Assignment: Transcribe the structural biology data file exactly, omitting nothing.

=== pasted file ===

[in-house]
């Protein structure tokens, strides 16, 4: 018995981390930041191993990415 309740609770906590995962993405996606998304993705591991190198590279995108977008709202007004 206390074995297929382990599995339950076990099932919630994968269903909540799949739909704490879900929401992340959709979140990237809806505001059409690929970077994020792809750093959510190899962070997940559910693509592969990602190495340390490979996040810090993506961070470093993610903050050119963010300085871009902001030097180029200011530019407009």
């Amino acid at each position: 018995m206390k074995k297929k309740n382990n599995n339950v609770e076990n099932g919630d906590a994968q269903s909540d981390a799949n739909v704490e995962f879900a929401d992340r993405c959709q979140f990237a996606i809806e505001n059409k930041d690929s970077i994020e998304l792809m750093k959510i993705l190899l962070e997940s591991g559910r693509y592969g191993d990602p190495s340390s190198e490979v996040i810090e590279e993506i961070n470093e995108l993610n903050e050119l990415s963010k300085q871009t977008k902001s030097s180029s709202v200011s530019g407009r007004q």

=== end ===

[in-house]
């Protein structure tokens, strides 16, 4: 018995981390930041191993990415 309740609770906590995962993405996606998304993705591991190198590279995108977008709202007004 206390074995297929382990599995339950076990099932919630994968269903909540799949739909704490879900929401992340959709979140990237809806505001059409690929970077994020792809750093959510190899962070997940559910693509592969990602190495340390490979996040810090993506961070470093993610903050050119963010300085871009902001030097180029200011530019407009």
């Amino acid at each position: 018995m206390k074995k297929k309740n382990n599995n339950v609770e076990n099932g919630d906590a994968q269903s909540d981390a799949n739909v704490e995962f879900a929401d992340r993405c959709q979140f990237a996606i809806e505001n059409k930041d690929s970077i994020e998304l792809m750093k959510i993705l190899l962070e997940s591991g559910r693509y592969g191993d990602p190495s340390s190198e490979v996040i810090e590279e993506i961070n470093e995108l993610n903050e050119l990415s963010k300085q871009t977008k902001s030097s180029s709202v200011s530019g407009r007004q």